SAMUEL EDISON, JR., was born in Digby, Nova Scotia, his father's family having moved from New Jersey when the father, Samuel, Sr., was a lad.
When Samuel Ogden Edison, son of Captain Samuel Edison, reached the age of twenty-four in 1828 he married (1) Nancy Elliott.
By the time of the Rebellion of 1837, Samuel Edison, Jr., was a hotel proprietor in Vienna, Upper Canada (Ontario, Canada). When the rebellion broke out, he joined the Mackenzie insurgents and became a captain. When the insurgents' cause was defeated, he found the country too hot for him and so left with his wife and fled to the United States, where he wandered about for two years. In 1842 he settled down in Milan, Ohio, where his son, Thomas Alva Edison, was born.
He lived in Ohio until 1852. Then he returned to Michigan and took up a permanent residence at Port Huron. He had learned the tailor's trade, but later entered commercial life, and engaged consecutively in the grain, comission, lumber, nursery, and land businesses. He was associated with Mr. G. W. Halfman, a chemist, in the manufacture of laundry and toilet soaps, baking powders, flavoring extracts, etc., their manufactory being known as the "Fidelity Chemical Works." He was a man of fertile resources and of great energy of character; hence he readily obtained a competency. Besides, he was a man of much intelligence, and for many years held the office of a magistrate.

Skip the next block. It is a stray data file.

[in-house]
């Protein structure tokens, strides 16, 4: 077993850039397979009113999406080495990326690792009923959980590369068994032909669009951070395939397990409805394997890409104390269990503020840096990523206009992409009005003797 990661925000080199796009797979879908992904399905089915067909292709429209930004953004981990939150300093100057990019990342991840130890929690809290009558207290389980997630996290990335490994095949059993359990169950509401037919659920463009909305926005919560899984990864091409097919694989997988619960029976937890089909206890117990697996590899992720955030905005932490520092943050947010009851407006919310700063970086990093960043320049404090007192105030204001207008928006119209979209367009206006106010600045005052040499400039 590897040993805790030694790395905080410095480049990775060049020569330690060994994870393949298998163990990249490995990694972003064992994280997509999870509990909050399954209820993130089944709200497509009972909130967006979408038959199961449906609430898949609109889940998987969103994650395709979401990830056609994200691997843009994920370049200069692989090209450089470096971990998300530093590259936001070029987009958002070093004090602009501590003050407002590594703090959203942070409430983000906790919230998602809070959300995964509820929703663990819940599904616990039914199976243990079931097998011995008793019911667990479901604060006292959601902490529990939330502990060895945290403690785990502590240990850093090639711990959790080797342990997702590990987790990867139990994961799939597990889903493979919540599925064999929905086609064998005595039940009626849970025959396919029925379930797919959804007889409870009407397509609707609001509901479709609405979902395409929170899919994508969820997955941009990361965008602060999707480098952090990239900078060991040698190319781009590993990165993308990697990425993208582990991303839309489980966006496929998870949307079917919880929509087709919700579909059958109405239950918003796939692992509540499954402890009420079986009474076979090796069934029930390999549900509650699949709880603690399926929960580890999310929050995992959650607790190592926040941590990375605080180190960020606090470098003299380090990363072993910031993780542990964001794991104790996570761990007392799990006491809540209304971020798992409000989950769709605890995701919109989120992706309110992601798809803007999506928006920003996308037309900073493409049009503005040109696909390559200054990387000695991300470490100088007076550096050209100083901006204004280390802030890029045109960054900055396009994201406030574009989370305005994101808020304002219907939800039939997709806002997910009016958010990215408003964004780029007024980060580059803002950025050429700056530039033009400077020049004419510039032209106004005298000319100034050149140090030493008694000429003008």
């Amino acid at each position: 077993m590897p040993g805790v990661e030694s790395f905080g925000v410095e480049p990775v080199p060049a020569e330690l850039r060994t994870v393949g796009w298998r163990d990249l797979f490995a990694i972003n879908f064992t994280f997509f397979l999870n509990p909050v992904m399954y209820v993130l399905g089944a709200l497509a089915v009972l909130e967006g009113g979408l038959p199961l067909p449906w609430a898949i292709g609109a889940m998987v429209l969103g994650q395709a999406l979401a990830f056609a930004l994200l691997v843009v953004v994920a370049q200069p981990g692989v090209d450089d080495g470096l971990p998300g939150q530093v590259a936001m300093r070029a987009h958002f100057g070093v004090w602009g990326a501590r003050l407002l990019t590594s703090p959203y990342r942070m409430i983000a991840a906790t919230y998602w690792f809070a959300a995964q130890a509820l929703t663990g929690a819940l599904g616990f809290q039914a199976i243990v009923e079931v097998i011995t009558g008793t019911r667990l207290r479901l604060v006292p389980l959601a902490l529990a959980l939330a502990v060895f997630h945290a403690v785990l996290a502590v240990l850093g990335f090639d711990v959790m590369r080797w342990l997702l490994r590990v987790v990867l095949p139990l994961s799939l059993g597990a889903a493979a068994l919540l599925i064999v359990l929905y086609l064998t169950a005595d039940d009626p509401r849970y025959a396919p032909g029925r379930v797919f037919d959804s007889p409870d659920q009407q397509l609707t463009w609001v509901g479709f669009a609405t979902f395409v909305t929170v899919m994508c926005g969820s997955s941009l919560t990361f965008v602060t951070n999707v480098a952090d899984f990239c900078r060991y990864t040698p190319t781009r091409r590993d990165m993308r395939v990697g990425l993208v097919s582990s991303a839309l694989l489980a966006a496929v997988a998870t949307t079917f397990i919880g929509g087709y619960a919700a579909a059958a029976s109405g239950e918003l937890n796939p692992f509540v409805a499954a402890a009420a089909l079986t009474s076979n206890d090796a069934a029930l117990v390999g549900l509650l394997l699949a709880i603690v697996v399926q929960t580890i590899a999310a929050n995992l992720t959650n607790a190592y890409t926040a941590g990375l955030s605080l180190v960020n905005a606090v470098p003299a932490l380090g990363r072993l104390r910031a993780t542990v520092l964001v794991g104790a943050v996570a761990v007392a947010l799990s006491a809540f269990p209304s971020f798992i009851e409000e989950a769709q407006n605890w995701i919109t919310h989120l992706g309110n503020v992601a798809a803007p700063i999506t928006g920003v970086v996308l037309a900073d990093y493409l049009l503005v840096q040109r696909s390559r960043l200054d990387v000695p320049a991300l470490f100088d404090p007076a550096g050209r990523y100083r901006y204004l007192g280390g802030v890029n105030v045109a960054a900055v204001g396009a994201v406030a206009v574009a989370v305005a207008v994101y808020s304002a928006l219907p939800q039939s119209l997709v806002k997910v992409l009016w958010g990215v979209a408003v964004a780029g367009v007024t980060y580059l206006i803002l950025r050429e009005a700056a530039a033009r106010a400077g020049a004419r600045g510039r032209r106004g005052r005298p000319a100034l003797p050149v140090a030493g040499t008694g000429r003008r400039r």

SAMUEL EDISON, JR., was 6 ft. 2 in. in height, and in 1868, when 64 yrs. old, outjumped 250 men belonging to a regiment stationed at Ft. Gratiot, Mich.
Sometime after his first wife died in 1871, he married (2) MARY SHARLOW, b. Feb. 12, 1854.
His advanced age finally brought its attendant weakness, and while en route to Ft. Myers, Fla., his son's winter residence, he died at the home of his niece, Mrs. Poyen, at Norwalk, O. He was buried at Port Huron, Mich., his old home.
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